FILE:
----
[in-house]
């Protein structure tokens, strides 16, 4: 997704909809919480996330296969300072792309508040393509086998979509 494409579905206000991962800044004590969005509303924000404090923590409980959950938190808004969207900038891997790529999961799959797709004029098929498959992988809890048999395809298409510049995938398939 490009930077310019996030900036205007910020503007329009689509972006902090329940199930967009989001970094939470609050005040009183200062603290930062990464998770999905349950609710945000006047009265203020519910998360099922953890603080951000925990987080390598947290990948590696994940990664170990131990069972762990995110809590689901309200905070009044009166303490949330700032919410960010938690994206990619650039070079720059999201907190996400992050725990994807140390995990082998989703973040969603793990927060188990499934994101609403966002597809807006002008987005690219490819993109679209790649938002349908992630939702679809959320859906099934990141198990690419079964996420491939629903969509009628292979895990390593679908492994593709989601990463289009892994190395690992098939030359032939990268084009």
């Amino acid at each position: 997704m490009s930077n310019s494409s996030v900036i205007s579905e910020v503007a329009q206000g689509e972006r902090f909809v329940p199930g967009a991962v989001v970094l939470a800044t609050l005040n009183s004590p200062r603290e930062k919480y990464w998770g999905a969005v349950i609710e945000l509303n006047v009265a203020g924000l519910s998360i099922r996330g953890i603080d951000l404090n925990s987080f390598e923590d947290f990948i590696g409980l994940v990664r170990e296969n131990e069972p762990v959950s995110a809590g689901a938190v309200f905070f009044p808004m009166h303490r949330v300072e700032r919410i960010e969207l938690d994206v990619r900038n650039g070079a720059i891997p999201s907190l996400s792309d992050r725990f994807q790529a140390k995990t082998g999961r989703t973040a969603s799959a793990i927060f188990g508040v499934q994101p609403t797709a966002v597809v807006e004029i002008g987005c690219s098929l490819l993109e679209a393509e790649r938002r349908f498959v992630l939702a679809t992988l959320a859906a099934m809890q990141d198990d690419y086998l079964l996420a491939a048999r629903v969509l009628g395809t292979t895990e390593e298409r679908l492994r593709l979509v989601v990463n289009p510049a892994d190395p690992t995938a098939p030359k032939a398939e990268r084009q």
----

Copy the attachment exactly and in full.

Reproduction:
[in-house]
């Protein structure tokens, strides 16, 4: 997704909809919480996330296969300072792309508040393509086998979509 494409579905206000991962800044004590969005509303924000404090923590409980959950938190808004969207900038891997790529999961799959797709004029098929498959992988809890048999395809298409510049995938398939 490009930077310019996030900036205007910020503007329009689509972006902090329940199930967009989001970094939470609050005040009183200062603290930062990464998770999905349950609710945000006047009265203020519910998360099922953890603080951000925990987080390598947290990948590696994940990664170990131990069972762990995110809590689901309200905070009044009166303490949330700032919410960010938690994206990619650039070079720059999201907190996400992050725990994807140390995990082998989703973040969603793990927060188990499934994101609403966002597809807006002008987005690219490819993109679209790649938002349908992630939702679809959320859906099934990141198990690419079964996420491939629903969509009628292979895990390593679908492994593709989601990463289009892994190395690992098939030359032939990268084009």
């Amino acid at each position: 997704m490009s930077n310019s494409s996030v900036i205007s579905e910020v503007a329009q206000g689509e972006r902090f909809v329940p199930g967009a991962v989001v970094l939470a800044t609050l005040n009183s004590p200062r603290e930062k919480y990464w998770g999905a969005v349950i609710e945000l509303n006047v009265a203020g924000l519910s998360i099922r996330g953890i603080d951000l404090n925990s987080f390598e923590d947290f990948i590696g409980l994940v990664r170990e296969n131990e069972p762990v959950s995110a809590g689901a938190v309200f905070f009044p808004m009166h303490r949330v300072e700032r919410i960010e969207l938690d994206v990619r900038n650039g070079a720059i891997p999201s907190l996400s792309d992050r725990f994807q790529a140390k995990t082998g999961r989703t973040a969603s799959a793990i927060f188990g508040v499934q994101p609403t797709a966002v597809v807006e004029i002008g987005c690219s098929l490819l993109e679209a393509e790649r938002r349908f498959v992630l939702a679809t992988l959320a859906a099934m809890q990141d198990d690419y086998l079964l996420a491939a048999r629903v969509l009628g395809t292979t895990e390593e298409r679908l492994r593709l979509v989601v990463n289009p510049a892994d190395p690992t995938a098939p030359k032939a398939e990268r084009q």